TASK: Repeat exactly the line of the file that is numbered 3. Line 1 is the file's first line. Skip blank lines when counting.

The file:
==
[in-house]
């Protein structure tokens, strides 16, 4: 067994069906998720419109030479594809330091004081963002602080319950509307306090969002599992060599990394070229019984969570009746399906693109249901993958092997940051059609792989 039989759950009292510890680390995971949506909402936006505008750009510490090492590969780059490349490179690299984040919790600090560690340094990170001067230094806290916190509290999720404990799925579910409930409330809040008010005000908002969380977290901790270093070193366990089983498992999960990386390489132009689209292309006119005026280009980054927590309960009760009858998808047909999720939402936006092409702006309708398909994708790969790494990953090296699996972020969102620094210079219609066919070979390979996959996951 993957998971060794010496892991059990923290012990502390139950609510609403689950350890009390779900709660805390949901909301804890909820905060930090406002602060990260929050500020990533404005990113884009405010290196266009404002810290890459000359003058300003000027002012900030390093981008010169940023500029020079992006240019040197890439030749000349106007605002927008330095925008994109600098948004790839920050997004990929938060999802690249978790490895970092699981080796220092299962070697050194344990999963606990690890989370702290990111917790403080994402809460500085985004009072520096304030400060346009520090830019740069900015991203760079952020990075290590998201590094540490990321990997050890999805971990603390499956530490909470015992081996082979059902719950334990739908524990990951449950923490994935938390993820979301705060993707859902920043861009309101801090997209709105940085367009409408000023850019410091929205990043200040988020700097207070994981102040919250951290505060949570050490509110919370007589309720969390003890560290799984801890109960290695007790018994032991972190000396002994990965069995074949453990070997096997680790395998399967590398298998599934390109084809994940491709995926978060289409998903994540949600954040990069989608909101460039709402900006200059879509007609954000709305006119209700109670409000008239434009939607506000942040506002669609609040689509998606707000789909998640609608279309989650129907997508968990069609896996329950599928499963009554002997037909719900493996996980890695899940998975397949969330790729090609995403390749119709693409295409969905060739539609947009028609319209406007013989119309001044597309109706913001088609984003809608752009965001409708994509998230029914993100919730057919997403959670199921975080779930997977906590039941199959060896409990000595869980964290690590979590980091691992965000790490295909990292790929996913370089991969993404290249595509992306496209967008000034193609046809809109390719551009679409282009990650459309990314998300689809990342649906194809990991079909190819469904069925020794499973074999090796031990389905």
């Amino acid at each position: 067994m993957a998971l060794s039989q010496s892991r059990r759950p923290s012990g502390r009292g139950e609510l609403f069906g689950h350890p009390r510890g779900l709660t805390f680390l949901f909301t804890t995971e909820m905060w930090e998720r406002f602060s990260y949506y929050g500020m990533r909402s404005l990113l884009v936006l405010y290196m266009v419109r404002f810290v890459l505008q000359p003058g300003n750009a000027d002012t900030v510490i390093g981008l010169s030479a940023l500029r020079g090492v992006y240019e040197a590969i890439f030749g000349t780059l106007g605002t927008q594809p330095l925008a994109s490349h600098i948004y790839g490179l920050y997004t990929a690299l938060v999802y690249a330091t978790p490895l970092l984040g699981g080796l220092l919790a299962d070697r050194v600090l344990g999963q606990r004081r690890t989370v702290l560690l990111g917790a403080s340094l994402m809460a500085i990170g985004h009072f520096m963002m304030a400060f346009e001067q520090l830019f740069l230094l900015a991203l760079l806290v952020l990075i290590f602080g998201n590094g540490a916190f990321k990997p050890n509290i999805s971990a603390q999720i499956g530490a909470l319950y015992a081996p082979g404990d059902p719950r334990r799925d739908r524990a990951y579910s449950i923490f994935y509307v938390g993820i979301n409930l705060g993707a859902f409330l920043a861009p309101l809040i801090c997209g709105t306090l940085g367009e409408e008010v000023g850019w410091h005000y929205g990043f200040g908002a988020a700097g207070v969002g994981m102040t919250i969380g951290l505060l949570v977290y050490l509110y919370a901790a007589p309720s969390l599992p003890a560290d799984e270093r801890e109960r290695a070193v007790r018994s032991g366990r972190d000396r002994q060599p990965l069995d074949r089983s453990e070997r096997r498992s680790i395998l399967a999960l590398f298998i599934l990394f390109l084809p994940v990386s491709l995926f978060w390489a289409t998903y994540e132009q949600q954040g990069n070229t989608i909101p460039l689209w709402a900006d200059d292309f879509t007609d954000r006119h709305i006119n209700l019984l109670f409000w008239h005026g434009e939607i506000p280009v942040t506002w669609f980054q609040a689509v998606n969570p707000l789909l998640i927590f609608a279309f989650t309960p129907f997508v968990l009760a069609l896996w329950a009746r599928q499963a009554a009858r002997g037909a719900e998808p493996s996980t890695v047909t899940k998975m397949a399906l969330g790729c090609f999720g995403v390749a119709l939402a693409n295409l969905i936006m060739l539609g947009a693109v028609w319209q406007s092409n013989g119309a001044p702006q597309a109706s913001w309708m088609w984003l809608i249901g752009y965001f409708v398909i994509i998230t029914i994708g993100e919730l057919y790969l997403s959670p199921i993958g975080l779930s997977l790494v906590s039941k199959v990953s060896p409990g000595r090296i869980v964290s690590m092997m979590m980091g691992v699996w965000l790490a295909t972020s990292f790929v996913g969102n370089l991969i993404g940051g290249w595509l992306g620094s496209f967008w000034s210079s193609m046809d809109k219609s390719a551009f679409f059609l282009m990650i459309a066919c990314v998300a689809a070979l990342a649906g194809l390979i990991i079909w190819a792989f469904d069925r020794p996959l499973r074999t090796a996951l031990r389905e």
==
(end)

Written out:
């Amino acid at each position: 067994m993957a998971l060794s039989q010496s892991r059990r759950p923290s012990g502390r009292g139950e609510l609403f069906g689950h350890p009390r510890g779900l709660t805390f680390l949901f909301t804890t995971e909820m905060w930090e998720r406002f602060s990260y949506y929050g500020m990533r909402s404005l990113l884009v936006l405010y290196m266009v419109r404002f810290v890459l505008q000359p003058g300003n750009a000027d002012t900030v510490i390093g981008l010169s030479a940023l500029r020079g090492v992006y240019e040197a590969i890439f030749g000349t780059l106007g605002t927008q594809p330095l925008a994109s490349h600098i948004y790839g490179l920050y997004t990929a690299l938060v999802y690249a330091t978790p490895l970092l984040g699981g080796l220092l919790a299962d070697r050194v600090l344990g999963q606990r004081r690890t989370v702290l560690l990111g917790a403080s340094l994402m809460a500085i990170g985004h009072f520096m963002m304030a400060f346009e001067q520090l830019f740069l230094l900015a991203l760079l806290v952020l990075i290590f602080g998201n590094g540490a916190f990321k990997p050890n509290i999805s971990a603390q999720i499956g530490a909470l319950y015992a081996p082979g404990d059902p719950r334990r799925d739908r524990a990951y579910s449950i923490f994935y509307v938390g993820i979301n409930l705060g993707a859902f409330l920043a861009p309101l809040i801090c997209g709105t306090l940085g367009e409408e008010v000023g850019w410091h005000y929205g990043f200040g908002a988020a700097g207070v969002g994981m102040t919250i969380g951290l505060l949570v977290y050490l509110y919370a901790a007589p309720s969390l599992p003890a560290d799984e270093r801890e109960r290695a070193v007790r018994s032991g366990r972190d000396r002994q060599p990965l069995d074949r089983s453990e070997r096997r498992s680790i395998l399967a999960l590398f298998i599934l990394f390109l084809p994940v990386s491709l995926f978060w390489a289409t998903y994540e132009q949600q954040g990069n070229t989608i909101p460039l689209w709402a900006d200059d292309f879509t007609d954000r006119h709305i006119n209700l019984l109670f409000w008239h005026g434009e939607i506000p280009v942040t506002w669609f980054q609040a689509v998606n969570p707000l789909l998640i927590f609608a279309f989650t309960p129907f997508v968990l009760a069609l896996w329950a009746r599928q499963a009554a009858r002997g037909a719900e998808p493996s996980t890695v047909t899940k998975m397949a399906l969330g790729c090609f999720g995403v390749a119709l939402a693409n295409l969905i936006m060739l539609g947009a693109v028609w319209q406007s092409n013989g119309a001044p702006q597309a109706s913001w309708m088609w984003l809608i249901g752009y965001f409708v398909i994509i998230t029914i994708g993100e919730l057919y790969l997403s959670p199921i993958g975080l779930s997977l790494v906590s039941k199959v990953s060896p409990g000595r090296i869980v964290s690590m092997m979590m980091g691992v699996w965000l790490a295909t972020s990292f790929v996913g969102n370089l991969i993404g940051g290249w595509l992306g620094s496209f967008w000034s210079s193609m046809d809109k219609s390719a551009f679409f059609l282009m990650i459309a066919c990314v998300a689809a070979l990342a649906g194809l390979i990991i079909w190819a792989f469904d069925r020794p996959l499973r074999t090796a996951l031990r389905e």